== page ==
dBm to dBi Calculator

dBi stands for deciBel Isotropic [1]. It is the gain of an antenna relative to that of an ideal isotropic antenna that radiates energy equally in all directions.

dBm [2] is the power relative to one milliwatt. dBm can be directly converted to Watt and vice versa.

This tool uses the

  • Power at the output of a transmitter (dBm)
  • Cable loss (dB) and
  • Effective Isotropic Radiated Power or EIRP (dBm)

to find the required antenna gain in dBi.

dBi to dBm

Formula

GAnt = EIRP – PTx + LC

The gain of an antenna is equal to the EIRP minus the transmit power plus the cable losses.

Background

EIRP is the power that would have to be radiated by an isotropic antenna to provide the same signal level as the actual source antenna in the direction of the antenna’s strongest beam. The equation itself is derived from the EIRP.

PTx is the transmit power measured at the output connector of a transmitter. It is expressed either in Watt or dBm. The equation above uses the dBm equivalent. This tool can be used to convert from Watt to dBm.

LC is the insertion loss due to the antenna cable. Expressed in dB it depends on frequency of operation, length, quality and construction of the cable.

GAnt is the gain of the antenna in dBi. It can also be calculated from the wavelength and antenna factor.

Example Application

The maximum EIRP for a LoRa wireless device operating at 922 MHz in Japan is +27 dBm.

This number guides the RF engineer and users of the product in antenna selection.

Assuming a cable loss of 1 dB and a maximum output power from the transmitter of +15 dBm, the maximum allowable antenna gain is 13 dBi.

💡 The higher the cable loss, the higher the allowable antenna gain for a fixed transmitter power. The gain overcomes the cable loss. As well, the higher the transmitter power, the smaller the max antenna gain to keep within the regulatory limits.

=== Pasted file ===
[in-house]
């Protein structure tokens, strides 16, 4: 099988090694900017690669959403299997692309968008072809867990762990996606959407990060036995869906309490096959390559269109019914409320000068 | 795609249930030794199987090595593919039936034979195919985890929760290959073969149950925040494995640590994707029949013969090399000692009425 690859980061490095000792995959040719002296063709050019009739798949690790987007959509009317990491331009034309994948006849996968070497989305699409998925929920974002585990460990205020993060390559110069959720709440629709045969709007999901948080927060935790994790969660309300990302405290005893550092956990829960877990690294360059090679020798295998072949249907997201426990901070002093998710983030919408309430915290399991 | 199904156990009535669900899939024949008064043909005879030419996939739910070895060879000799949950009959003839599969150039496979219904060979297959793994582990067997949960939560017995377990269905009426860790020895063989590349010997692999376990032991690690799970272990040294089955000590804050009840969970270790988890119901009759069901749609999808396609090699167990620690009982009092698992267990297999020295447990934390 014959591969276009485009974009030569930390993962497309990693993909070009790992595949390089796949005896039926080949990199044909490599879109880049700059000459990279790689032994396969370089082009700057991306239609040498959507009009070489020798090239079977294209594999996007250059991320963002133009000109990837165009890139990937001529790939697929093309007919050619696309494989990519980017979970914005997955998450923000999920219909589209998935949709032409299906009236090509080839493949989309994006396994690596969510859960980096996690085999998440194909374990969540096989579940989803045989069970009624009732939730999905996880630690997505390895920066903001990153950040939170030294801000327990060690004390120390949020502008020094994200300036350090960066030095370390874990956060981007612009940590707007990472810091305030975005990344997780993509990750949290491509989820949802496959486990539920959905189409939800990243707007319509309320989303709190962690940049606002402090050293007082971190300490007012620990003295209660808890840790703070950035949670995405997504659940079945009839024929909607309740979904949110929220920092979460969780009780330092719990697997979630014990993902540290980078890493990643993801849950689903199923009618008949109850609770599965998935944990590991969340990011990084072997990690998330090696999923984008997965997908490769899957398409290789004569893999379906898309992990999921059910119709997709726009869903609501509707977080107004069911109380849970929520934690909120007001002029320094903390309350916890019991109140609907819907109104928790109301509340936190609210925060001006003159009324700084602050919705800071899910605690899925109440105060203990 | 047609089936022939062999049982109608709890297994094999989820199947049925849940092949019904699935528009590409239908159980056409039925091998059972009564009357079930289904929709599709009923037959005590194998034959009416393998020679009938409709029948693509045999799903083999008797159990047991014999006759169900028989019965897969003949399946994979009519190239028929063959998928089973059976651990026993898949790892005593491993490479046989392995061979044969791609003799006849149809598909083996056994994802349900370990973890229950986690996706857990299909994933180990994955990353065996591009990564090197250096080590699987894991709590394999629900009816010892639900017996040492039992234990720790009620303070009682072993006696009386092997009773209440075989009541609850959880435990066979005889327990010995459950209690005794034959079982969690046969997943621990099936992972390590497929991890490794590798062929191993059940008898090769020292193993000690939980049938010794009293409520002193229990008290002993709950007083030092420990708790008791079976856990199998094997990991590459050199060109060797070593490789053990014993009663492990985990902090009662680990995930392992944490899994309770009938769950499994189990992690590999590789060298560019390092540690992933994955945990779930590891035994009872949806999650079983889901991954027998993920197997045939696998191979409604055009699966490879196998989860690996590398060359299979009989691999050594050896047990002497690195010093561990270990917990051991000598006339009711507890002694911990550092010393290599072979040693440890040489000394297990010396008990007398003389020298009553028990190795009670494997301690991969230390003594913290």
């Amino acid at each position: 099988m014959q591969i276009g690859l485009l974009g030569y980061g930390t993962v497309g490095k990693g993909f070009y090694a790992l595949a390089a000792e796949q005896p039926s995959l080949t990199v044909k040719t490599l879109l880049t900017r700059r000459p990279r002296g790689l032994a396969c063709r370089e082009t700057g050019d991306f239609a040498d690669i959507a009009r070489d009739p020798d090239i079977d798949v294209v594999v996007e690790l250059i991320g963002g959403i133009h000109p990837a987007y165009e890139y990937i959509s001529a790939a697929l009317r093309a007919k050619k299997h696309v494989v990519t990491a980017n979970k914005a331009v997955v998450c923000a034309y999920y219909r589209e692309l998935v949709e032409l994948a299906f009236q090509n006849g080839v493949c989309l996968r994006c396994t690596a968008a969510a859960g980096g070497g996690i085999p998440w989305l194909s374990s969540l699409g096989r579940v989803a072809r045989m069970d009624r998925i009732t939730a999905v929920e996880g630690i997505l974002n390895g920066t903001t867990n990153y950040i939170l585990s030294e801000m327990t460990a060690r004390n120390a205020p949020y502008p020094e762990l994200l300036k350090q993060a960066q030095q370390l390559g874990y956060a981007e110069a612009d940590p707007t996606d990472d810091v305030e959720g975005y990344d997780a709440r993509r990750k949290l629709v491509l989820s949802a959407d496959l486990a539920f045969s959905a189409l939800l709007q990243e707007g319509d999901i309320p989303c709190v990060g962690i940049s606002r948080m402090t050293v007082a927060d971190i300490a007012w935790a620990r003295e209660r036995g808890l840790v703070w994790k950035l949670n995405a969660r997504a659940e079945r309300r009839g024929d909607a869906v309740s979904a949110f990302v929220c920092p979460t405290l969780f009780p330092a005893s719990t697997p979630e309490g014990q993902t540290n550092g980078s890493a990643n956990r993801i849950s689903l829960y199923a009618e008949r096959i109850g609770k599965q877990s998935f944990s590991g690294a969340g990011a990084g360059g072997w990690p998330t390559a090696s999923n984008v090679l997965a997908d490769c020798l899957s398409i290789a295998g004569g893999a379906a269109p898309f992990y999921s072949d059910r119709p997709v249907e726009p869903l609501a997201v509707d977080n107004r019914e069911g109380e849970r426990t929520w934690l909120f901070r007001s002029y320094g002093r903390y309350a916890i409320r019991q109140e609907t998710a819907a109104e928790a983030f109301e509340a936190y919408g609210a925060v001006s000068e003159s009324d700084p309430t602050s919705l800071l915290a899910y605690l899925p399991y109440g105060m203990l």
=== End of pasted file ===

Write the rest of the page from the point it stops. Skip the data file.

Despite this restriction on EIRP for LoRa, there is widespread use of high gain antennas for Helium applications in conjunction with bi-directional amplifiers.

In general, exceeding the limit would result in RF interference issues for other products operating in the same or neighboring frequency ranges. It’s likely not as much of a problem for LoRa on account of the short time duration of the signals.

Wi-Fi manufacturers deter the use of high gain antennas by using RP-SMA connectors on the output. This makes it a little more difficult to attach high gain antennas most of which are equipped with N or SMA-M connectors.

⚡ The peak power of Wi-Fi is higher than that of LoRa and as a result Radio Frequency interference causes bigger issues. High dBi gain antennas are very disruptive to neighboring Wi-Fi networks.

dBm to dBi Table

The FCC specifies a max EIRP of +36 dBm for Wi-Fi systems. The table below shows the max antenna gain (dBi) for this transmit power (dBm) level with no cable loss.

Antenna Gain (dBi)Transmit Power (dBm)
56-20
55-19
54-18
53-17
52-16
51-15
50-14
49-13
48-12
47-11
46-10
45-9
44-8
43-7
42-6
41-5
40-4
39-3
38-2
37-1
360
351
342
333
324
315
306
297
288
279
2610
2511
2412
2313
2214
2115
2016
1917
1818
1719
1620
1521
1422
1323
1224
1125
1026
927
828
729
630
531
432
333
234
135
036
-137
-238
-339
-440
-541
-642
-743
-844
-945
-1046
-1147
-1248
-1349
-1450

References

[1] deciBel Isotropic on Wikipedia

[2] dBm on Wikipedia